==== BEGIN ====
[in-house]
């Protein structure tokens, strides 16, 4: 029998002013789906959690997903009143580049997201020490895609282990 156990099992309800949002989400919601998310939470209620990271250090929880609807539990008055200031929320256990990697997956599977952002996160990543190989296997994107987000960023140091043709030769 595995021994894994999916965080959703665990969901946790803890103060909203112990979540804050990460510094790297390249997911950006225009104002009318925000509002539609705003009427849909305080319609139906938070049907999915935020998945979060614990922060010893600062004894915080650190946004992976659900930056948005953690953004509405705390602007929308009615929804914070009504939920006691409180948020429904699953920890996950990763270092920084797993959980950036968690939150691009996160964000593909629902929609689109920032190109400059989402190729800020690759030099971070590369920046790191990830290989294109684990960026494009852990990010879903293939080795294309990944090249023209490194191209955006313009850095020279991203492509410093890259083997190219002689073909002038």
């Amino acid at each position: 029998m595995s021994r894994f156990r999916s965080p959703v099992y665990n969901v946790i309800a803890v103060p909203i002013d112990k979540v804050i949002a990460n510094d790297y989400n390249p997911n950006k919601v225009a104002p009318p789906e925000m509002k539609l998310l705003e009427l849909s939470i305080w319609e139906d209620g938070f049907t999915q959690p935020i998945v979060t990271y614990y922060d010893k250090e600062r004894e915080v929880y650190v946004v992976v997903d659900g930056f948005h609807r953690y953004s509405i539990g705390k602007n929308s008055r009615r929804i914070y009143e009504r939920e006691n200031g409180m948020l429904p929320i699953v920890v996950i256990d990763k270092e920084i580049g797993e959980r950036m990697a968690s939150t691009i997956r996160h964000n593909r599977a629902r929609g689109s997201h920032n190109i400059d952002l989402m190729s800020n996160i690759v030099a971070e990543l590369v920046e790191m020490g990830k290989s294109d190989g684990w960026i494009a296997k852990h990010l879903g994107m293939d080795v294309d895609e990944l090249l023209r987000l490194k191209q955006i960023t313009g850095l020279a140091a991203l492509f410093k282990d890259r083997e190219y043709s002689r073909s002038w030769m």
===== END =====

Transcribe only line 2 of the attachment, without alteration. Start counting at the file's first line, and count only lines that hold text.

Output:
């Protein structure tokens, strides 16, 4: 029998002013789906959690997903009143580049997201020490895609282990 156990099992309800949002989400919601998310939470209620990271250090929880609807539990008055200031929320256990990697997956599977952002996160990543190989296997994107987000960023140091043709030769 595995021994894994999916965080959703665990969901946790803890103060909203112990979540804050990460510094790297390249997911950006225009104002009318925000509002539609705003009427849909305080319609139906938070049907999915935020998945979060614990922060010893600062004894915080650190946004992976659900930056948005953690953004509405705390602007929308009615929804914070009504939920006691409180948020429904699953920890996950990763270092920084797993959980950036968690939150691009996160964000593909629902929609689109920032190109400059989402190729800020690759030099971070590369920046790191990830290989294109684990960026494009852990990010879903293939080795294309990944090249023209490194191209955006313009850095020279991203492509410093890259083997190219002689073909002038």